Photo by James Dickinson
Spring is in the air, and it's time to clear a space on your shelf for another cookbook or two. I've cleared space for seven, because I have a problem with hoarding cookbooks. That's good for you, however, because now they're vetted, and you just need to see which one inspires you the most. (My choice would be, ahem, all of them.)
I also have too many old, stained recipes clipped from newspapers jammed into my hoarded cookbooks instead of a nice binder or file, which means 95 percent of those recipes are, for all practical purposes, lost. (I'm not the model of organization.) Bonnie S. Benwick, deputy food editor of The Washington Post, has combed through the archives of that paper to extract the best and most well-loved recipes for The Washington Post Cookbook: Readers' Favorite Recipes (Time Capsule Press, $30). Lovely photos, minimalist graphic design, a thorough index and recipes for things like bánh mì scrambled eggs from 2011 and butterflied leg of lamb (with cumin and tarragon) from 1972 make for a book that you'll always keep within reach.
I was particularly excited to get my hands on Matt and Ted Lee's new cookbook, The Lee Bros. Charleston Kitchen (Clarkson Potter, $35), after an inspiring trip to that city. Got mulberry trees dropping berries all over your patio? They do that in South Carolina, too, and the Lees have a solution for it: mulberry-glazed venison loin. They also include Southern favorites such as long-cooked green beans and she-crab soup, but I'm more interested in things like whole flounder with sunchoke and shrimp stuffing, and butter lettuce with pecans and pickled figs.
When presented with my only opportunity to meet Edward Lee, Top Chef finalist, James Beard-award finalist and owner of 610 Magnolia in Louisville, Ky., I became a tongue-tied fangirl and couldn't speak to him. (I also couldn't get near him, so I guess that lets me off the hook.) I'd been cooking for a couple of months from the galley of his new book, Smoke & Pickles: Recipes of a Southern Kitchen (Artisan, $30, available in May). Bourbon-pickled jalapeños, steak tartare with a six-minute egg and strawberry ketchup (savory, not sweet), and revolving rice bowls (my favorite is one with spicy pork, jicama, cilantro and kimchi remoulade) are mash-ups of Lee's Korean upbringing and his tenure in the South. I think I love every single recipe in this book.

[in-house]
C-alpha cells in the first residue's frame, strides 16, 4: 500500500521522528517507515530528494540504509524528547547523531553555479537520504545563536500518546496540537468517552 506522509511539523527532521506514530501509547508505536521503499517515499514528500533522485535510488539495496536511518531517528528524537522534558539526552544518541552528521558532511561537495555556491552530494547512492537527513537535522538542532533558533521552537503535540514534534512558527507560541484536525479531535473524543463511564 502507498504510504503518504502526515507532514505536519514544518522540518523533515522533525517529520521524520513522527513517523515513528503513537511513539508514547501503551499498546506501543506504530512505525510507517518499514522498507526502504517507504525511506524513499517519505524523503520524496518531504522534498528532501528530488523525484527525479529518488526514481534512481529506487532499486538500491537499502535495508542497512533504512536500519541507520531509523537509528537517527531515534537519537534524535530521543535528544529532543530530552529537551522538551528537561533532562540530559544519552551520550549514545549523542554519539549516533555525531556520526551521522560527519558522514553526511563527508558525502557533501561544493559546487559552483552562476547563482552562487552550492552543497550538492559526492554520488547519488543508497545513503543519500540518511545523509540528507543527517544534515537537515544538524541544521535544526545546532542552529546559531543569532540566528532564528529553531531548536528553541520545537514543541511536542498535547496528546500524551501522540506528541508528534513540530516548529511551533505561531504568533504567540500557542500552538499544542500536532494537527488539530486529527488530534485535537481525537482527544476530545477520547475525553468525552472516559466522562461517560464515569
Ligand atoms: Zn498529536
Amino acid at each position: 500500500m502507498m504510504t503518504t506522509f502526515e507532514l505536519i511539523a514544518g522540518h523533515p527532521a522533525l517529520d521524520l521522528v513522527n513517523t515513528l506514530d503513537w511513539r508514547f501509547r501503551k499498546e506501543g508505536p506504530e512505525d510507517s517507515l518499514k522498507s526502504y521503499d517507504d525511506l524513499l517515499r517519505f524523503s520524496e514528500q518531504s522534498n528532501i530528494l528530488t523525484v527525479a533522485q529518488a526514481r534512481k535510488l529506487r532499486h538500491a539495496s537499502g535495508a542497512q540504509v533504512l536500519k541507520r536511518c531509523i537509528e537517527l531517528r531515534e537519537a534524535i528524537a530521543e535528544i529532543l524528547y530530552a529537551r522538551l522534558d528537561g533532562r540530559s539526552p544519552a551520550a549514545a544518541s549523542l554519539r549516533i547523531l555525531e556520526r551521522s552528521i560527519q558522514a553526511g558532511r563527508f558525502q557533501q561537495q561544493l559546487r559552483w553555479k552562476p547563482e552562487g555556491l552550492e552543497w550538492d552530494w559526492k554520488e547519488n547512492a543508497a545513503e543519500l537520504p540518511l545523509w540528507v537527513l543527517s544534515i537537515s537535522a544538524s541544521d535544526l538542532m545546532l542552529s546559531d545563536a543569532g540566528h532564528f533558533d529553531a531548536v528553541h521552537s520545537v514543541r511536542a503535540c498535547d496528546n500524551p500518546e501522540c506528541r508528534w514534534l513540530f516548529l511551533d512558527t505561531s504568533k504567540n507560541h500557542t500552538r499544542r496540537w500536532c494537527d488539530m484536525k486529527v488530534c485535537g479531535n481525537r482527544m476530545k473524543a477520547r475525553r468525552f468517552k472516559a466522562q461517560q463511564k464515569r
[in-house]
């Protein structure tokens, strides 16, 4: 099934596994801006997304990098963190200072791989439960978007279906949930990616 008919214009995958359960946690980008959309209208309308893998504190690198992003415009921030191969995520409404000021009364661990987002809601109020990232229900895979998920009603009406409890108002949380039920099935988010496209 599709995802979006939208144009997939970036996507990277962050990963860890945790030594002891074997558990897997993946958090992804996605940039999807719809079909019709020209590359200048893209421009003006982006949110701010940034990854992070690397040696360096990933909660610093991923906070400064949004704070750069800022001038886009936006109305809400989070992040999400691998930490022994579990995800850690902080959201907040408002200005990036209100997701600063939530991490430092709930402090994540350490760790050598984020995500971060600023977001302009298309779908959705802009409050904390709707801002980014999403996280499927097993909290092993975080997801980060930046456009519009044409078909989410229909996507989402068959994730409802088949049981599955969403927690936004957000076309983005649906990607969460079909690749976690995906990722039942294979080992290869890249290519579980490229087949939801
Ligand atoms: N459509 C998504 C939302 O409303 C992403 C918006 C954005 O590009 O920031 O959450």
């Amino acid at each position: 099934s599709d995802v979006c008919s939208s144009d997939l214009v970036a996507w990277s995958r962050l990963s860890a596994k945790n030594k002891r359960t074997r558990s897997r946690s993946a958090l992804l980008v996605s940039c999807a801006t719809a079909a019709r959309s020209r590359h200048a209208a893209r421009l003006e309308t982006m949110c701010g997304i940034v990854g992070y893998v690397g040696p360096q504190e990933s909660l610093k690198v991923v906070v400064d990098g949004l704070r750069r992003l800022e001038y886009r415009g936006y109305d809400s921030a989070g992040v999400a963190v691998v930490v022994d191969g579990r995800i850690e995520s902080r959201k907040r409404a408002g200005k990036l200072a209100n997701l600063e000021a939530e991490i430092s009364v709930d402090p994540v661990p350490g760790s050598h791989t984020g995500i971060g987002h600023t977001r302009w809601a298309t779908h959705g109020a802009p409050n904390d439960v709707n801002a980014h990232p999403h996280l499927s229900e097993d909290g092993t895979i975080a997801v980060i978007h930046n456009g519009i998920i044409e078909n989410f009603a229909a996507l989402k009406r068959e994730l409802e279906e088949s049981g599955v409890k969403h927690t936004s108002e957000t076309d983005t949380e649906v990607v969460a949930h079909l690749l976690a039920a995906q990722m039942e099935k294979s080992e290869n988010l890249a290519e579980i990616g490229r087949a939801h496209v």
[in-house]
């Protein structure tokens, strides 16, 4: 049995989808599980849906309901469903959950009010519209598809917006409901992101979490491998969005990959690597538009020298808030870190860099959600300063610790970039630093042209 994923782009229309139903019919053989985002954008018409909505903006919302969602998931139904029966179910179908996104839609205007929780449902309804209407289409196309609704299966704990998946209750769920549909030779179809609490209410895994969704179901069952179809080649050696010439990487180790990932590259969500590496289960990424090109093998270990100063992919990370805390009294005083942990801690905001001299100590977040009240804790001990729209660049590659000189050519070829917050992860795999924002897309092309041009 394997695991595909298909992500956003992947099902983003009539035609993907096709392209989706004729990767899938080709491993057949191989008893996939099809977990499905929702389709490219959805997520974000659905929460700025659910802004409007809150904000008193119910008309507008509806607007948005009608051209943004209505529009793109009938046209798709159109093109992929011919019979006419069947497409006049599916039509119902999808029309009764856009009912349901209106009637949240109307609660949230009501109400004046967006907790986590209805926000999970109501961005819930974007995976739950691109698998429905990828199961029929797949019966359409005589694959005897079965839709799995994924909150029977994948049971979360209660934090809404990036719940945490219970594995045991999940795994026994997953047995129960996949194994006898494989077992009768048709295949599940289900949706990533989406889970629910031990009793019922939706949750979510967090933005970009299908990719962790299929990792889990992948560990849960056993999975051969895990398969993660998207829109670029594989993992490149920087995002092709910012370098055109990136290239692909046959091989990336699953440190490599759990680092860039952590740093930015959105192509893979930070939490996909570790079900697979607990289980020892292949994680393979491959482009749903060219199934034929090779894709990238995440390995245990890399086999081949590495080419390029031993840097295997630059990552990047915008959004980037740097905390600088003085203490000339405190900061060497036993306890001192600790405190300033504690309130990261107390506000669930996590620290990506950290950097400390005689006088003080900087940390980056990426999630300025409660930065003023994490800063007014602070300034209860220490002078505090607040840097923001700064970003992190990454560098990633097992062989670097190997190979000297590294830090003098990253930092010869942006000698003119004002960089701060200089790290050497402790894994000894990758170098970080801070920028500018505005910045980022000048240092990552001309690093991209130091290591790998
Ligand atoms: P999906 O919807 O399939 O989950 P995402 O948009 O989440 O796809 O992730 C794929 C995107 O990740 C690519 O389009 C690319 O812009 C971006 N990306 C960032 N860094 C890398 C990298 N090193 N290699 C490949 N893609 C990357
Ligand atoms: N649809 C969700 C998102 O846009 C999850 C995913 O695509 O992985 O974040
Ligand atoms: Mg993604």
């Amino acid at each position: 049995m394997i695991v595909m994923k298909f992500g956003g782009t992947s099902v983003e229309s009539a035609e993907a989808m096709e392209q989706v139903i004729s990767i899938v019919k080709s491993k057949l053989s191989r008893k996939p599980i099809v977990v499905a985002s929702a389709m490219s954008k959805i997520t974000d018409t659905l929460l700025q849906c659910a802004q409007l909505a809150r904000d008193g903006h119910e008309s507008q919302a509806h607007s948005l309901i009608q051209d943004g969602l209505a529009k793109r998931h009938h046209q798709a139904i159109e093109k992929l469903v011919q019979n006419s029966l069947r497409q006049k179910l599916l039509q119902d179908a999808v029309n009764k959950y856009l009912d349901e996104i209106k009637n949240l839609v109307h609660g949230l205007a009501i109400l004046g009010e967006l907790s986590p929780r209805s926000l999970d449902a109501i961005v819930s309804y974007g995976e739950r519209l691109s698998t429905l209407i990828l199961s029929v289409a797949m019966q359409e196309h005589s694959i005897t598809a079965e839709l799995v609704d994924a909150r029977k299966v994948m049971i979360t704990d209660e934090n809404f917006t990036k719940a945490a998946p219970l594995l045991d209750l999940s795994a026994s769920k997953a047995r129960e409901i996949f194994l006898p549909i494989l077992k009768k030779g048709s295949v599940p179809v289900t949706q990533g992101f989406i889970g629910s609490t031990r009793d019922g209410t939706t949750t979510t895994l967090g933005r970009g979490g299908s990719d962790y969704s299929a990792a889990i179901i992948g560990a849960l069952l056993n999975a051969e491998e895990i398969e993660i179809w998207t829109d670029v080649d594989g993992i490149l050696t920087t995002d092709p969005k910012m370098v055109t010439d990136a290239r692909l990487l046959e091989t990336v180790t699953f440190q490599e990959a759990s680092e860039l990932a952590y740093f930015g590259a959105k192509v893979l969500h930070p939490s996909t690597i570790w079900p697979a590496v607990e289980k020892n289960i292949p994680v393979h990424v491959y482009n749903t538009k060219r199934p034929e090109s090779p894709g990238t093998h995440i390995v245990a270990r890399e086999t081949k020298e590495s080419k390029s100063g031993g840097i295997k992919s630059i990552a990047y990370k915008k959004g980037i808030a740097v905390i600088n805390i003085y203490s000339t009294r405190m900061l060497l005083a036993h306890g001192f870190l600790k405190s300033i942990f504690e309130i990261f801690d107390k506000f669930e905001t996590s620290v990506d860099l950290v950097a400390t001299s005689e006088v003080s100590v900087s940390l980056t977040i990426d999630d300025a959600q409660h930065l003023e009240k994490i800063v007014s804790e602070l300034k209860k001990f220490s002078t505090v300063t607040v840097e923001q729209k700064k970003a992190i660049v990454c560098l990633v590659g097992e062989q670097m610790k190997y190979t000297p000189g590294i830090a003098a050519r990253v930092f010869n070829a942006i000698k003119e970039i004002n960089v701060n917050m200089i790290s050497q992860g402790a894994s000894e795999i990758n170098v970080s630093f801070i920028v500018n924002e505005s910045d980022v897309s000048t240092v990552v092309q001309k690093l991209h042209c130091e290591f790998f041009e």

Think micro local. Think your own backyard. The Four Season Farm Gardener's Cookbook (Workman Publishing, $23) by Barbara Damrosch and Eliot Coleman is a twofer — you get gardening information along with more than 100 recipes. I need all the help I can get, as anyone who witnessed the tragedy that my tomatoes became last summer. Team Damrosch and Coleman are a little light in the zucchini recipe department (c'mon!), but I will give them props for a savory bread pudding that can use anything from zucchini to broccoli as its main ingredient. Add plant charts and plenty of photos, and I might be able to swing a few homegrown meals this year.
Richard Blais was the winner of Top Chef All-Stars , and his new cookbook, Try This at Home (Clarkson Potter, $30), showcases his endless inventiveness when it comes to technique and flavor, not to mention his affection for foam and liquid nitrogen. However, many of his recipes demand no special equipment at all. Case in point: Blais makes a braised squid "cannelloni" by stuffing chorizo, greens and saffron into squid bodies and baking them in the oven until tender. It's a book to make you think and get excited about your kitchen's possibilities.
Pati Jinich grew up in Mexico City. She's acquired an impressive résumé since she decided to give up her career at a D.C. think tank. She's hosted her own PBS series and has appeared on The Today Show , The Chew , NPR and The Splendid Table . As you try the recipes in her new cookbook, Pati's Mexican Table: The Secrets of Real Mexican Home Cooking (Houghton Mifflin Harcourt, $30), which contains things like watermelon and tomatillo salad with feta; sweet and salty salmon; and my favorite, chicken tinga (made with rotisserie chicken you can pick up on the way home), you'll be impressed by the simplicity and vibrant flavors of Jinich's accessible Mexican fare.
French food can be a little intimidating, and frankly, as far as the standard dishes go, a little boring. In The Little Paris Kitchen: 120 Simple but Classic Recipes (Chronicle Books, $35), Rachel Khoo throws a collection of those classic recipes out of her Paris-apartment window and reassembles them in fresh and sometimes unexpected ways. Some classics she streamlines and keeps, but what makes this book worth cooking from is her re-jiggering of the familiar to create things like croque madame muffins, salade niçoise lettuce wraps and coq au vin on skewers.